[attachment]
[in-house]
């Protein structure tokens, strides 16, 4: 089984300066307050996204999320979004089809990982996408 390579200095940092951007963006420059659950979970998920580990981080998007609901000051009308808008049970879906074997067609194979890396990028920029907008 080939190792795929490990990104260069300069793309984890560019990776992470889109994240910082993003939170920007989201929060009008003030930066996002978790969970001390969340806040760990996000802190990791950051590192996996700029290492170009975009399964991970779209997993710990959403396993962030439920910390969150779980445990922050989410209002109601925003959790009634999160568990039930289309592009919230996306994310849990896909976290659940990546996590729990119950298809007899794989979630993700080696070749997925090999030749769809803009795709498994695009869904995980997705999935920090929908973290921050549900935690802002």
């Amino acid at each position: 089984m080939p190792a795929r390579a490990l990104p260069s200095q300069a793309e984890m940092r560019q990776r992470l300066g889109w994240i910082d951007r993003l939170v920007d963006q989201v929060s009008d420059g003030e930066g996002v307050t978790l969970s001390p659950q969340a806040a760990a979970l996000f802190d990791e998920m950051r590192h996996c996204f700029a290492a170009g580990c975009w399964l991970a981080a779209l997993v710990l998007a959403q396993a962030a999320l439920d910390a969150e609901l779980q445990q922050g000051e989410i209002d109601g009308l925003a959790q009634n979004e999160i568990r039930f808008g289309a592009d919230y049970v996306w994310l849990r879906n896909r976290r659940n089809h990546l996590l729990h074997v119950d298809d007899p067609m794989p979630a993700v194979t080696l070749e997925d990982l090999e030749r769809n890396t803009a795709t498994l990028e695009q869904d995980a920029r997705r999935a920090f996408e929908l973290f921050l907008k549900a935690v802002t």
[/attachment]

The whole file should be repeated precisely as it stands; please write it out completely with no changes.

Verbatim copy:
[in-house]
């Protein structure tokens, strides 16, 4: 089984300066307050996204999320979004089809990982996408 390579200095940092951007963006420059659950979970998920580990981080998007609901000051009308808008049970879906074997067609194979890396990028920029907008 080939190792795929490990990104260069300069793309984890560019990776992470889109994240910082993003939170920007989201929060009008003030930066996002978790969970001390969340806040760990996000802190990791950051590192996996700029290492170009975009399964991970779209997993710990959403396993962030439920910390969150779980445990922050989410209002109601925003959790009634999160568990039930289309592009919230996306994310849990896909976290659940990546996590729990119950298809007899794989979630993700080696070749997925090999030749769809803009795709498994695009869904995980997705999935920090929908973290921050549900935690802002």
């Amino acid at each position: 089984m080939p190792a795929r390579a490990l990104p260069s200095q300069a793309e984890m940092r560019q990776r992470l300066g889109w994240i910082d951007r993003l939170v920007d963006q989201v929060s009008d420059g003030e930066g996002v307050t978790l969970s001390p659950q969340a806040a760990a979970l996000f802190d990791e998920m950051r590192h996996c996204f700029a290492a170009g580990c975009w399964l991970a981080a779209l997993v710990l998007a959403q396993a962030a999320l439920d910390a969150e609901l779980q445990q922050g000051e989410i209002d109601g009308l925003a959790q009634n979004e999160i568990r039930f808008g289309a592009d919230y049970v996306w994310l849990r879906n896909r976290r659940n089809h990546l996590l729990h074997v119950d298809d007899p067609m794989p979630a993700v194979t080696l070749e997925d990982l090999e030749r769809n890396t803009a795709t498994l990028e695009q869904d995980a920029r997705r999935a920090f996408e929908l973290f921050l907008k549900a935690v802002t």